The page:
Cut backing fabric corner at 45 degree angle, 1/4 inch past corner of quilt top. Fold cut backing corner down exactly ro point of quilt and iron so you have a finished edge. That eliminates the bulk and still forms a perfect miter. I hope this is clear. Other steps are the same. I also use Sharon Schamber’s method of glue basting rather than pinning.

  4. Judy

    Have used several back to front mitered binding methods, but this by far the easiest one I’ve tried and it came out perfect. Thanks so much.

  5. Katy L

    This is great! I had put minkee on the back of 2 baby quilts and wanted to just fold it over but with mitered corners. Thank you for your very clear descriptions that helped a first timer accomplish the ” impossible”!!

  6. Liane

    The whole afternoon I was struggleling. I googled and find your explanation. Now my quilt is finished. Thank you so much!

  7. Bobbie

    Thank you for these directions. I am soooo glad that I found them. I have been searching the Internet for two days for help with this. Thanks again!

  8. Stephanie

    Hi there – I am a quilting newbie and this will probably be the most ridiculous question but how do you get rid of the raw edge once you have folded the backing fabric twice to make the binding? Do you just tuck a little bit of it under and press before sewing?

  9. Julia

    Great explanation and brilliant graphics.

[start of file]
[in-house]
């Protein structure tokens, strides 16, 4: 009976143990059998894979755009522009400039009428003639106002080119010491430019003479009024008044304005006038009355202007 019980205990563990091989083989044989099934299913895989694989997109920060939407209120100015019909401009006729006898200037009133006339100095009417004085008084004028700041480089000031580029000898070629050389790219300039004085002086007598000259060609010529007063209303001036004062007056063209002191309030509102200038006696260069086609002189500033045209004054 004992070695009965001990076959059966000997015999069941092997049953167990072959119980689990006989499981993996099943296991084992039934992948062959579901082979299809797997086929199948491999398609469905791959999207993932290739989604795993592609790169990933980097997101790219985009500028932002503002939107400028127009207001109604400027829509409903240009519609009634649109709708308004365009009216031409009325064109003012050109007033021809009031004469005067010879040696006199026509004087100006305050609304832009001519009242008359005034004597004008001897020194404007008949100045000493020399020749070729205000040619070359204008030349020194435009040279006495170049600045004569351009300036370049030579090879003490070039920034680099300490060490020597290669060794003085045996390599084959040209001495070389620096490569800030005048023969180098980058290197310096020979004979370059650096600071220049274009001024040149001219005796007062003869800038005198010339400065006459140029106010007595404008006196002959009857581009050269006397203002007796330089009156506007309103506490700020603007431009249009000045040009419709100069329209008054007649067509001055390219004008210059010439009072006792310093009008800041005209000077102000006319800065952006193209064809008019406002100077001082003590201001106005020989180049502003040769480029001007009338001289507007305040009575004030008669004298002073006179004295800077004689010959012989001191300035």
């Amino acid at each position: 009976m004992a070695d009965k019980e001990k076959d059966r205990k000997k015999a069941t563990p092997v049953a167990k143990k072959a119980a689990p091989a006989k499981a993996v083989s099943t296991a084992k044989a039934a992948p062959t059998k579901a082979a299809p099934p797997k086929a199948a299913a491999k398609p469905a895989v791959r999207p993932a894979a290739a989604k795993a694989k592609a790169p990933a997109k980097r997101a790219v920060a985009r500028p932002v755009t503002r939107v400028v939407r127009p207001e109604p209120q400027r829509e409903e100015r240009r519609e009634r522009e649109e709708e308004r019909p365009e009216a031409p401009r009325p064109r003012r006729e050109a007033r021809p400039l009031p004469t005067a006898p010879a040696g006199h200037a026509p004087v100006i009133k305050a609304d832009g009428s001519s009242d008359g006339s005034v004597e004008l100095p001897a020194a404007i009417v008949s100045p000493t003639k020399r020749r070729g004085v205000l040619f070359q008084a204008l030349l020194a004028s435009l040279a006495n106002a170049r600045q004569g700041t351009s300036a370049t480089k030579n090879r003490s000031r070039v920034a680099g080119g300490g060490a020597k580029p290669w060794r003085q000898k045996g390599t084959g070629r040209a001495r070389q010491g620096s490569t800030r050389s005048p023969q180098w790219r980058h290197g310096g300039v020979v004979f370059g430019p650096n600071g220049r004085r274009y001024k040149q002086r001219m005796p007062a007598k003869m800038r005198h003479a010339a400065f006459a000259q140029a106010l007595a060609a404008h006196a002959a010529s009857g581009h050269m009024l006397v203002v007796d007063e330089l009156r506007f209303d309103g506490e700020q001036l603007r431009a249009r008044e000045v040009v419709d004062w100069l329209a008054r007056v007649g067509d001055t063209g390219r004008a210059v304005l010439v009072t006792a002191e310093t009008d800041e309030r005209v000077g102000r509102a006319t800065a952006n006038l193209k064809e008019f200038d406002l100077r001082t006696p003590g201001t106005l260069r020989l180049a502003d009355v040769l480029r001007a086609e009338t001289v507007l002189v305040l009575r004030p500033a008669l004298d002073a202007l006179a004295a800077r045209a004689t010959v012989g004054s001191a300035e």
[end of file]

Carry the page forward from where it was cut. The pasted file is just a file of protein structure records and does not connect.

Thank you so much!

  10. Melody

    This is a great tutorial. It really helped a lot I bookmarked it so I can use it again. Also sent a link to a friend of mine . I know she will appreciate it

  11. Myra Language

    This has been awesome. Thank you so much. I have have never been able to make a miter corner that I was proud now I have

  12. Myra Lang

    This has been awesome. Thank you so much. I have never been able to make a miter corner that I was proud now I have. Thanks again.

  13. Pat

    How can I print this?

  14. Elaine Ropson

    This is a great tutorial! I use a pin at the top edge of the quilt to make it easier to fold the 45º angle. Then I position the pin at the crease line for the second fold. Also found that it helps to put a little basting fabric glue under the miter to hold it in place.

  15. Susan

    Thank you, thank you, thank you!!!! I have been looking for this everywhere and your tutorial is so easy to follow I was able to make a perfect miter corner first time!

  16. Eleanor Gerstley

    My granddaughter designed the quilt I made for her and saw the way I had pinned the backing over the front with filling untrimmed
    and likes it puffy. Do you have any suggestions on how to trim and fold to make this work? Help!

  17. jevancho

    Thank you so much for this! I seem to have difficulty remembering the steps so this is a perfect cheat sheet and I so appreciate it!

  18. I was unsure how to get decent mitred corners when self-binding the advent calendars I am making. Found this site while doing a search for self binding. Such straightforward, clear diagrams! Thank you.